(NEXSTAR) — President Joe Biden hopes to make a final decision on whether to support a federal gas tax holiday in the coming days as high prices at the pump put pressure on Americans already facing some of the worst inflation in decades. The holiday could save motorists nearly 20 cents per gallon of gasoline.
This news comes as AAA reports the average price of regular unleaded gas as $4.968 per gallon for the U.S. and $4.806 per gallon for Virginia.
The current federal gas tax is about 18.4 cents, according to the U.S. Energy Information Administration. The tax itself is imposed on those producing the gasoline, which then impacts the prices we pay at the pump.
Simply put, a federal gas tax holiday would temporarily suspend the 18.4-cent gas tax. It doesn’t, however, mean you’ll pay 18.4 cents less per gallon of gas at the pump.
Earlier this year, the Penn Wharton Budget Model estimated that suspending the federal gas tax from March to December would cut the average per-capita gasoline spending by between just $16 and $47. The savings could be even smaller if oil and gas companies — from whom the gas tax is collected — don’t pass the tax savings on to consumers.
Two lawmakers, Sens. Maggie Hassan (D-N.H.) and Mark Kelly (D-Ariz.), introduced legislation in February to suspend the federal gas tax until next year. U.S. Treasury Secretary Janet Yellen recently called it “an idea that’s certainly worth considering.”
The legislation by Hassan and Kelly calls for any price relief to be passed on to consumers instead of oil and gas companies, CNBC reports. Gas tax holidays in Connecticut, Georgia, and Maryland did help consumers save at the pump, a new report from the Penn Wharton Budget Model found. In these states, the majority of the savings went to consumers, instead of service stations and others in the energy sector.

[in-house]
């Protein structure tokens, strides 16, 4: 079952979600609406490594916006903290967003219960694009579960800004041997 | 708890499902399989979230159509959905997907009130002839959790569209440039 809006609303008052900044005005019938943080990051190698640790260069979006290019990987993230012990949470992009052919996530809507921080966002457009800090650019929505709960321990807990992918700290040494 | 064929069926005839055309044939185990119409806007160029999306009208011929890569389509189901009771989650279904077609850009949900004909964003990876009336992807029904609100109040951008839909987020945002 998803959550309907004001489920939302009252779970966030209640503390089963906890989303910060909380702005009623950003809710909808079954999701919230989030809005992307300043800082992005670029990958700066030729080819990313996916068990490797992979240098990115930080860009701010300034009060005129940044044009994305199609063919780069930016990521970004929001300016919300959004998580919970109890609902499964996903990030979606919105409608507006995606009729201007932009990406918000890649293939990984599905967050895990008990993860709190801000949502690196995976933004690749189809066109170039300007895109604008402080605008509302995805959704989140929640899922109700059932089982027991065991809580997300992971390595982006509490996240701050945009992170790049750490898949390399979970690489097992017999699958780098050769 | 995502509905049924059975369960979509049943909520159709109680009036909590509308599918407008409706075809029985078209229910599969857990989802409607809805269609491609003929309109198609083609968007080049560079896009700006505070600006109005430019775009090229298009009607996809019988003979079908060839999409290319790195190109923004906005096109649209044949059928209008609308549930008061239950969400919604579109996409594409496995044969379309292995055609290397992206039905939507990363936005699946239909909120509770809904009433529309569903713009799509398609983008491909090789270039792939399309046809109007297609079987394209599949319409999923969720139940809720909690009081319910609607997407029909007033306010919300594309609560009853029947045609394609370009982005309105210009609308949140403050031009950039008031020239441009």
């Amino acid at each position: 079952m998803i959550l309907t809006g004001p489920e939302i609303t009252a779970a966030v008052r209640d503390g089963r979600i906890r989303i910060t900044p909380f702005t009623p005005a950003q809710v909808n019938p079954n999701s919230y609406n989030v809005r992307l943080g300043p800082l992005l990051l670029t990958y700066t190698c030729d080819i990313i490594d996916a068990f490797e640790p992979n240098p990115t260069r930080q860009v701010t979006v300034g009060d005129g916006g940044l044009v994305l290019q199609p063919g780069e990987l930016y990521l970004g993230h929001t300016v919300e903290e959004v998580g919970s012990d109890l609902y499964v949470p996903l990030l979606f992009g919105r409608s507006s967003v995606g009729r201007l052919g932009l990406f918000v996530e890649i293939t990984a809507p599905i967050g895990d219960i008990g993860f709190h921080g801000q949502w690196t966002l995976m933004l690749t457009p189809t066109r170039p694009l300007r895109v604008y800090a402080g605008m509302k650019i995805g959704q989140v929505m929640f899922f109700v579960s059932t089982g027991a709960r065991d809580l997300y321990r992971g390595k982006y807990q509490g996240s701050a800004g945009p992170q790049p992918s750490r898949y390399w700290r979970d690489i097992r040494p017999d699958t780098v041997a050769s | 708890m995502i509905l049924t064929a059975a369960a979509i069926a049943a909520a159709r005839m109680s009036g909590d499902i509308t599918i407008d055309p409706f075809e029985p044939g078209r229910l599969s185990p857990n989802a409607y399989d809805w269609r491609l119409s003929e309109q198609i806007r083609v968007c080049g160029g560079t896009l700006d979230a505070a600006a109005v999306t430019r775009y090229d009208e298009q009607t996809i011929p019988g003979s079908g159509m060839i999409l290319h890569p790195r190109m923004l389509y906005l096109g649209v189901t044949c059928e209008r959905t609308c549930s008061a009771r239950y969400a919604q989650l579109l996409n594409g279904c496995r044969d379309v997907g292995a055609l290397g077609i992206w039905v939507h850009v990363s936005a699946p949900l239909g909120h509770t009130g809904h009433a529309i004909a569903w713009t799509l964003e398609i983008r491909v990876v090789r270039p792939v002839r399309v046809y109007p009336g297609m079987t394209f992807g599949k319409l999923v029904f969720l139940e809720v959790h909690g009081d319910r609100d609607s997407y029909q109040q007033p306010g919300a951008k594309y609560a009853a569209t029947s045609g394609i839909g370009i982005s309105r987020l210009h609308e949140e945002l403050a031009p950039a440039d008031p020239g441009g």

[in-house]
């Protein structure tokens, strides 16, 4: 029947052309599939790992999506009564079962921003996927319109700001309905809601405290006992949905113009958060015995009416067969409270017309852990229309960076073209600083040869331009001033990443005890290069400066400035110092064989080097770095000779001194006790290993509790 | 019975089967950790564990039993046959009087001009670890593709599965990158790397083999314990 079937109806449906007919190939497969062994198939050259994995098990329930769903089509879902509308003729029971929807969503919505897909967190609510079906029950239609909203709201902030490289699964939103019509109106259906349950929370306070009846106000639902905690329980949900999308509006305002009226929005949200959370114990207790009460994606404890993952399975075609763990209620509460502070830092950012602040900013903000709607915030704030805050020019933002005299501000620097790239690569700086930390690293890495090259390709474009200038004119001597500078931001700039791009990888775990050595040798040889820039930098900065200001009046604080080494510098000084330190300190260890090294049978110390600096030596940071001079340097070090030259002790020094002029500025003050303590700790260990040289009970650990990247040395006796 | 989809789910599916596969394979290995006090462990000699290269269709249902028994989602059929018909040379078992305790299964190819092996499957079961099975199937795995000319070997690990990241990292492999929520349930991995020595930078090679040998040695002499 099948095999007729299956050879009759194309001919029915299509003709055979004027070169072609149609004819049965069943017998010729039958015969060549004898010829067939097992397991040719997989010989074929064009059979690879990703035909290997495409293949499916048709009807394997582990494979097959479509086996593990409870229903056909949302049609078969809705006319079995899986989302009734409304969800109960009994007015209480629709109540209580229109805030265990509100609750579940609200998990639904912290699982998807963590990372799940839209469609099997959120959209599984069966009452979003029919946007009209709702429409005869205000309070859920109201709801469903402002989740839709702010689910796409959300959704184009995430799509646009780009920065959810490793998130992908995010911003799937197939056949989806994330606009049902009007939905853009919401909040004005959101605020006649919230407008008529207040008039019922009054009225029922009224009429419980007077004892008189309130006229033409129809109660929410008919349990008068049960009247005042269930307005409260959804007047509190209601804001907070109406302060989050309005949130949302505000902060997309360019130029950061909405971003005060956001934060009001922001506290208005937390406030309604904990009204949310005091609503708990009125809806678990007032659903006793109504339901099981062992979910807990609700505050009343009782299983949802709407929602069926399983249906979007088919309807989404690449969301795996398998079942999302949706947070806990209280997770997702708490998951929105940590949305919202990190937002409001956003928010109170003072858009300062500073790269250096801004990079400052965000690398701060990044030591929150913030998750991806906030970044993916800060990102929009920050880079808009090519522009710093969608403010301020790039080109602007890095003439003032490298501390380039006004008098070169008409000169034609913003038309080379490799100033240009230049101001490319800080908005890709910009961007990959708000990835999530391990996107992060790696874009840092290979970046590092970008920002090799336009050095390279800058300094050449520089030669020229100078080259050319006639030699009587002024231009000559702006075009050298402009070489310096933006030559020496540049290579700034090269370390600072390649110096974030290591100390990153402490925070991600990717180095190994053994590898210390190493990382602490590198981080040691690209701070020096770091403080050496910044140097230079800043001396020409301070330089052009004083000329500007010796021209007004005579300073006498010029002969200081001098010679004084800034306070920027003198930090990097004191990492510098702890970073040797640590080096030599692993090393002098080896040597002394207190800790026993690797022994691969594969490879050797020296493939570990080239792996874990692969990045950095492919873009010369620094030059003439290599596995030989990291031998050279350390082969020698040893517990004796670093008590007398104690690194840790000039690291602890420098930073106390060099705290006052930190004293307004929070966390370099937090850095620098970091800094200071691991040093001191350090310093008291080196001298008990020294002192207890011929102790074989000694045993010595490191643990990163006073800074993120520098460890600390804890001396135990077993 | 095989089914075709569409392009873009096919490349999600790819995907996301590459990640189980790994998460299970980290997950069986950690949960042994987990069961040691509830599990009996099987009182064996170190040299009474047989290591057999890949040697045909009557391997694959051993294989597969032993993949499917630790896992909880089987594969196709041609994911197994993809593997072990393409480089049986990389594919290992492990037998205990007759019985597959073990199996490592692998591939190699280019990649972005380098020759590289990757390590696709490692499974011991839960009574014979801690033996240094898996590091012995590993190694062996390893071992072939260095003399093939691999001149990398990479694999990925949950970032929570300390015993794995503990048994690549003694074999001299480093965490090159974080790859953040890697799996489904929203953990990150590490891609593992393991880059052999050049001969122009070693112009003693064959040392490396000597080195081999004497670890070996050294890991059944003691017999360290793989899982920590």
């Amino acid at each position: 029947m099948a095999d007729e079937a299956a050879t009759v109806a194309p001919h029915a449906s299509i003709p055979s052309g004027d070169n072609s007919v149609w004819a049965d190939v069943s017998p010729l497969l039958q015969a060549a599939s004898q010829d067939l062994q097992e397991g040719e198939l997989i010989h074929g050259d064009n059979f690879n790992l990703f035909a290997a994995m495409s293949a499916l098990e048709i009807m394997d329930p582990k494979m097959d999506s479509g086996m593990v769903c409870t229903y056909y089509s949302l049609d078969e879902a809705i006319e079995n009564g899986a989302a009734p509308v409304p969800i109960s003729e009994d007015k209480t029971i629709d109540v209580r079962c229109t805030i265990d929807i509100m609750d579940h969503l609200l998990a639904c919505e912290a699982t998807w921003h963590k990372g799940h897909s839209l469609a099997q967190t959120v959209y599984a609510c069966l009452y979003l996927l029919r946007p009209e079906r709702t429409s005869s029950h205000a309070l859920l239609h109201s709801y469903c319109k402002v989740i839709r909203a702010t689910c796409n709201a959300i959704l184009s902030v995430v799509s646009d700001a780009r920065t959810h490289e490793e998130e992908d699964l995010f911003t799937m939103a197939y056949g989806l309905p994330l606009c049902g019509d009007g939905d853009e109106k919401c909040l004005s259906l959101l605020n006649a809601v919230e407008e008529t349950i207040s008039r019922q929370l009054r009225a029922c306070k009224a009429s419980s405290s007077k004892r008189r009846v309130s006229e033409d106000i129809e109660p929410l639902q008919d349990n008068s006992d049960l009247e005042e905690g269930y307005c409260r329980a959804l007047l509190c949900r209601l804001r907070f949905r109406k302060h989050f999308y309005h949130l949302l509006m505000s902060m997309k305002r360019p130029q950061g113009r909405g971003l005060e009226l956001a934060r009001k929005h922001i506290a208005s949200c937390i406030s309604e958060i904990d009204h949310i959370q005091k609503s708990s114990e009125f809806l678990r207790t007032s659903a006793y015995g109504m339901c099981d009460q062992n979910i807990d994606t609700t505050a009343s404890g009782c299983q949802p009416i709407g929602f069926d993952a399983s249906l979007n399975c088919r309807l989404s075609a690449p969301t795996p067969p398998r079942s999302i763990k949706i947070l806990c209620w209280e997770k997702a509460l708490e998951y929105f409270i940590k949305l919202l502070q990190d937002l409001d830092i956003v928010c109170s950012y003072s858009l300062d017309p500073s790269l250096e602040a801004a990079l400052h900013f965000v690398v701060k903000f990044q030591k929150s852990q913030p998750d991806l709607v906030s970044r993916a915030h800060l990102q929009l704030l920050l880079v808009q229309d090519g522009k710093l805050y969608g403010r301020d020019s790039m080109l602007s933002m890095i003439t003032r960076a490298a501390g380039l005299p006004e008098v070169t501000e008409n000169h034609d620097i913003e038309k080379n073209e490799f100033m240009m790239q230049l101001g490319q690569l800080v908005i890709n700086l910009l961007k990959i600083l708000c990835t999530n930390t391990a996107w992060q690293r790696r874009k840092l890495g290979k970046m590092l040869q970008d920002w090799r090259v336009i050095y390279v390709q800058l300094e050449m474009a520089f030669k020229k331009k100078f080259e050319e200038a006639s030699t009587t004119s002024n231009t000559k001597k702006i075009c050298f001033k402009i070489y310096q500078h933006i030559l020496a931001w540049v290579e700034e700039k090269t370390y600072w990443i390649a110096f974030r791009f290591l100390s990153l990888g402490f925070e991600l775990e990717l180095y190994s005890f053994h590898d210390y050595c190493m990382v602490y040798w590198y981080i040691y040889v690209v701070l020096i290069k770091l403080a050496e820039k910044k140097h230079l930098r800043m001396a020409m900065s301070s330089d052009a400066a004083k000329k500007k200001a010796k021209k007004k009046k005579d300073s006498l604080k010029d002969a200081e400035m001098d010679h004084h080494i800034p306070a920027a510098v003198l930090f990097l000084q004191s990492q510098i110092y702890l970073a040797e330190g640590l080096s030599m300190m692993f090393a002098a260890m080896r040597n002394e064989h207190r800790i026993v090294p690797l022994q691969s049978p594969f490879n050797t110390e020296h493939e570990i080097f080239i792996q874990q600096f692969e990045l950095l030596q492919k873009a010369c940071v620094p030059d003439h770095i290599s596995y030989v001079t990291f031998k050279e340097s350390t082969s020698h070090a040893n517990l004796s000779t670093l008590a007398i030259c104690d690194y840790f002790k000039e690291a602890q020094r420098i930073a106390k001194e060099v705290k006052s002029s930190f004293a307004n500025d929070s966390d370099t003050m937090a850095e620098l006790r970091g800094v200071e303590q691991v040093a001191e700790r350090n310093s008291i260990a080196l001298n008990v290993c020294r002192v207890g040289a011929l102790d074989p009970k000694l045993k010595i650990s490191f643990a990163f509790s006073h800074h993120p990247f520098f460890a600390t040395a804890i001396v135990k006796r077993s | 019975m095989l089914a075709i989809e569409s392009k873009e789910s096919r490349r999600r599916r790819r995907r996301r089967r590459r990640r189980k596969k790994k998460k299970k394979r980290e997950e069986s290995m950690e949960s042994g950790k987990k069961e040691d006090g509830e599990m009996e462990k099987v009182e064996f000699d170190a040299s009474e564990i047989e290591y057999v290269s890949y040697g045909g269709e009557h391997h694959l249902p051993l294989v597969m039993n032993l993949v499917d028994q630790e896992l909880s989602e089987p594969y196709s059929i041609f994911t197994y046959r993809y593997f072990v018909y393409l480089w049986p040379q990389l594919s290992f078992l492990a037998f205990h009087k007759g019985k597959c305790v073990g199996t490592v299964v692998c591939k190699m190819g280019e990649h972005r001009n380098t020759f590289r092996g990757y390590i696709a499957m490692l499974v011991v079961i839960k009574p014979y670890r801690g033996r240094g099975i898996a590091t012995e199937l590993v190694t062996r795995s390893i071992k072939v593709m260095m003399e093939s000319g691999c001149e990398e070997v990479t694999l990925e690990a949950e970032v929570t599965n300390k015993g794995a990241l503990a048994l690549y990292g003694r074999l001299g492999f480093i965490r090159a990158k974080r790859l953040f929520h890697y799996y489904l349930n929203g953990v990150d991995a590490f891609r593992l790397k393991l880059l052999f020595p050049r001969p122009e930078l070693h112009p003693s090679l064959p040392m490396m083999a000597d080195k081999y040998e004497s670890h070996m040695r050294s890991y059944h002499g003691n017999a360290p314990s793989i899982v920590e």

A federal gas tax holiday could mean some relief for motorists, but it could negatively impact the country’s infrastructure. The tax revenue is used to help pay for U.S. highways. Without the federal gas tax, nearly $15 billion in tax revenue would be lost, according to Kiplinger, a business and finance news site.
Temporarily suspending the gas tax is one of the few tools the federal government has to cut gas prices, Kiplinger explains. Other options include tapping the Strategic Petroleum Reserve, encouraging oil production, and allowing more ethanol in gasoline.
The Biden administration has already released oil from the U.S. strategic reserve and increased ethanol blending for the summer, in addition to sending a letter last week to oil refiners urging them to increase their refining capacity. Yet those efforts have yet to reduce price pressures meaningfully.
Congressional action is necessary to suspend the federal gas tax. In March, Speaker Nancy Pelosi (D-Calif.) rejected the idea of suspending the federal gas tax, saying it wouldn’t help consumers much because oil companies wouldn’t be required to pass on the savings.
States also have their own gas tax and, in all but Alaska, that rate is higher than the federal gas tax. Some states are still considering gas tax breaks, while others have already approved some sort of local pump relief.
Californians, for example, are awaiting gas rebate checks. New Yorkers saw their prices dip at the start of June when the state cut its gas tax by roughly 16 cents.
The Hill’s Brett Samuels and the Associated Press contributed to this report.